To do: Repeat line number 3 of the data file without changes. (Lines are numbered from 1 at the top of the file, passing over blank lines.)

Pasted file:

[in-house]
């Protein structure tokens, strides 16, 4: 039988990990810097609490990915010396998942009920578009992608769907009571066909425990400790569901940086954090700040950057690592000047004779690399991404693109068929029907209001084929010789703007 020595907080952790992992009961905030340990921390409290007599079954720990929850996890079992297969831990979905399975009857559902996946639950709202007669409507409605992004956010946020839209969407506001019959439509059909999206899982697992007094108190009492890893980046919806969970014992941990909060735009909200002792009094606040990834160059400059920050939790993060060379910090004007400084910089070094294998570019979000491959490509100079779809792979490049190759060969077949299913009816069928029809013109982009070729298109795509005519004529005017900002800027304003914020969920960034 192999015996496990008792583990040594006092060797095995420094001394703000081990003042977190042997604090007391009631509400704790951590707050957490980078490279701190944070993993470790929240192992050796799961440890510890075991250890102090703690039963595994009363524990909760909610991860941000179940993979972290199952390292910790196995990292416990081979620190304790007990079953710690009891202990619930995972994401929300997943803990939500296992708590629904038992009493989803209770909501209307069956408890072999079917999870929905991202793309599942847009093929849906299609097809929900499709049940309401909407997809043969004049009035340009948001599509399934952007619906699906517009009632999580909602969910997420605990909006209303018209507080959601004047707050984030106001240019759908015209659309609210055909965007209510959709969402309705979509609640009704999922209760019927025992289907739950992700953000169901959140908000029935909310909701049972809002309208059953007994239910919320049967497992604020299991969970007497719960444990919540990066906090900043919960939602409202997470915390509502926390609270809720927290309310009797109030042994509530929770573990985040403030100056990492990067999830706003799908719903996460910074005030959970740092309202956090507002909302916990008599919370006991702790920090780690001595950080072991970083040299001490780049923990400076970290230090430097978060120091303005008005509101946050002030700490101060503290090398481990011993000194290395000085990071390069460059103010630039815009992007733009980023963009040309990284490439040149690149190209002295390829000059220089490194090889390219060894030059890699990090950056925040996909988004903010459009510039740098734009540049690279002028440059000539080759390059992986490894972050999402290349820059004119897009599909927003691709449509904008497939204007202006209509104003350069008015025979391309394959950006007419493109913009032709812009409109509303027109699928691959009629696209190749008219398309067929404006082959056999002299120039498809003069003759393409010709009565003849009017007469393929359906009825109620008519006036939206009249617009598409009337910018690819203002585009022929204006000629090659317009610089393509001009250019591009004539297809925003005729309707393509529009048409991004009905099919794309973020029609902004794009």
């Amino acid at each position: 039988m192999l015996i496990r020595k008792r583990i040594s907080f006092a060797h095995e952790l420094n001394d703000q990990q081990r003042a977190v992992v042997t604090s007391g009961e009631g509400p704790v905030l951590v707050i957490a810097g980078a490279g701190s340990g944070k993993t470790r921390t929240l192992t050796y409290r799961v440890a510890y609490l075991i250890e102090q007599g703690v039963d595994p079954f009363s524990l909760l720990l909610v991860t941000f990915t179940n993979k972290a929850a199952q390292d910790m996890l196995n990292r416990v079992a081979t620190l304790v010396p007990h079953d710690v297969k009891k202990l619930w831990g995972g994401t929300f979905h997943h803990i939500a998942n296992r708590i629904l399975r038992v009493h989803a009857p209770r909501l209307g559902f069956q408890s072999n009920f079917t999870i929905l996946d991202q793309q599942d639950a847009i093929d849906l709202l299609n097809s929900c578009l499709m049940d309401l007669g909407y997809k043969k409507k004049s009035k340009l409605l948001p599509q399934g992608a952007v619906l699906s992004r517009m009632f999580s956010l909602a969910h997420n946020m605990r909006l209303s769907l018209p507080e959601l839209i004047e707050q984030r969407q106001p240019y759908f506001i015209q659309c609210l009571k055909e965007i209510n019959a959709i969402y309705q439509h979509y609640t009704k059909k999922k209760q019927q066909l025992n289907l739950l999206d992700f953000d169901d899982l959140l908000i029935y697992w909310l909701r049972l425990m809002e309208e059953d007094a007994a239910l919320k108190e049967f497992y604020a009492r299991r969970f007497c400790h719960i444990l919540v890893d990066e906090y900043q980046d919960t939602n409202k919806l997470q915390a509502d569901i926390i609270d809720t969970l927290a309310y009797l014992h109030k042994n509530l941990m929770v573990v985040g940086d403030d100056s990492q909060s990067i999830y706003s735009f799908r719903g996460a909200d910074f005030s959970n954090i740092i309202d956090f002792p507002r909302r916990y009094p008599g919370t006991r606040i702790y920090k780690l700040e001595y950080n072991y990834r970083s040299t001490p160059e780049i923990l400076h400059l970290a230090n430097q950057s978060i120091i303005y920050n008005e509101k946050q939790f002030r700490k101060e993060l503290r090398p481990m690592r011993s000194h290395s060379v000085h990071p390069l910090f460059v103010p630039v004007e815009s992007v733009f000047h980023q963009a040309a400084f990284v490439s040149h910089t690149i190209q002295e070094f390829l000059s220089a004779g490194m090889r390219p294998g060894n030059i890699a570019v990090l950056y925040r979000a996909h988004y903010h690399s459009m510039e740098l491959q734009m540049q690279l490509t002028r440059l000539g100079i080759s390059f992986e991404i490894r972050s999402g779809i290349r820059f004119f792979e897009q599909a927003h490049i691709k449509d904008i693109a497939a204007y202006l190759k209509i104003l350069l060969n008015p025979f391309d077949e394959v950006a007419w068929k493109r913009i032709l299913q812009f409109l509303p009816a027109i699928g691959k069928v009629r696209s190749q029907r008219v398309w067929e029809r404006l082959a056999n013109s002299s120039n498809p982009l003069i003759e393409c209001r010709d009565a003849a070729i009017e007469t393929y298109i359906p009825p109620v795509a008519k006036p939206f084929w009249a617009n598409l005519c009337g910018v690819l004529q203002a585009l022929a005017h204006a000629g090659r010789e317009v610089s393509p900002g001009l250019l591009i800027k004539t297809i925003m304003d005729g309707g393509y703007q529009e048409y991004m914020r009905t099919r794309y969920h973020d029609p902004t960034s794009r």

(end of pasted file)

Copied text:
């Amino acid at each position: 039988m192999l015996i496990r020595k008792r583990i040594s907080f006092a060797h095995e952790l420094n001394d703000q990990q081990r003042a977190v992992v042997t604090s007391g009961e009631g509400p704790v905030l951590v707050i957490a810097g980078a490279g701190s340990g944070k993993t470790r921390t929240l192992t050796y409290r799961v440890a510890y609490l075991i250890e102090q007599g703690v039963d595994p079954f009363s524990l909760l720990l909610v991860t941000f990915t179940n993979k972290a929850a199952q390292d910790m996890l196995n990292r416990v079992a081979t620190l304790v010396p007990h079953d710690v297969k009891k202990l619930w831990g995972g994401t929300f979905h997943h803990i939500a998942n296992r708590i629904l399975r038992v009493h989803a009857p209770r909501l209307g559902f069956q408890s072999n009920f079917t999870i929905l996946d991202q793309q599942d639950a847009i093929d849906l709202l299609n097809s929900c578009l499709m049940d309401l007669g909407y997809k043969k409507k004049s009035k340009l409605l948001p599509q399934g992608a952007v619906l699906s992004r517009m009632f999580s956010l909602a969910h997420n946020m605990r909006l209303s769907l018209p507080e959601l839209i004047e707050q984030r969407q106001p240019y759908f506001i015209q659309c609210l009571k055909e965007i209510n019959a959709i969402y309705q439509h979509y609640t009704k059909k999922k209760q019927q066909l025992n289907l739950l999206d992700f953000d169901d899982l959140l908000i029935y697992w909310l909701r049972l425990m809002e309208e059953d007094a007994a239910l919320k108190e049967f497992y604020a009492r299991r969970f007497c400790h719960i444990l919540v890893d990066e906090y900043q980046d919960t939602n409202k919806l997470q915390a509502d569901i926390i609270d809720t969970l927290a309310y009797l014992h109030k042994n509530l941990m929770v573990v985040g940086d403030d100056s990492q909060s990067i999830y706003s735009f799908r719903g996460a909200d910074f005030s959970n954090i740092i309202d956090f002792p507002r909302r916990y009094p008599g919370t006991r606040i702790y920090k780690l700040e001595y950080n072991y990834r970083s040299t001490p160059e780049i923990l400076h400059l970290a230090n430097q950057s978060i120091i303005y920050n008005e509101k946050q939790f002030r700490k101060e993060l503290r090398p481990m690592r011993s000194h290395s060379v000085h990071p390069l910090f460059v103010p630039v004007e815009s992007v733009f000047h980023q963009a040309a400084f990284v490439s040149h910089t690149i190209q002295e070094f390829l000059s220089a004779g490194m090889r390219p294998g060894n030059i890699a570019v990090l950056y925040r979000a996909h988004y903010h690399s459009m510039e740098l491959q734009m540049q690279l490509t002028r440059l000539g100079i080759s390059f992986e991404i490894r972050s999402g779809i290349r820059f004119f792979e897009q599909a927003h490049i691709k449509d904008i693109a497939a204007y202006l190759k209509i104003l350069l060969n008015p025979f391309d077949e394959v950006a007419w068929k493109r913009i032709l299913q812009f409109l509303p009816a027109i699928g691959k069928v009629r696209s190749q029907r008219v398309w067929e029809r404006l082959a056999n013109s002299s120039n498809p982009l003069i003759e393409c209001r010709d009565a003849a070729i009017e007469t393929y298109i359906p009825p109620v795509a008519k006036p939206f084929w009249a617009n598409l005519c009337g910018v690819l004529q203002a585009l022929a005017h204006a000629g090659r010789e317009v610089s393509p900002g001009l250019l591009i800027k004539t297809i925003m304003d005729g309707g393509y703007q529009e048409y991004m914020r009905t099919r794309y969920h973020d029609p902004t960034s794009r």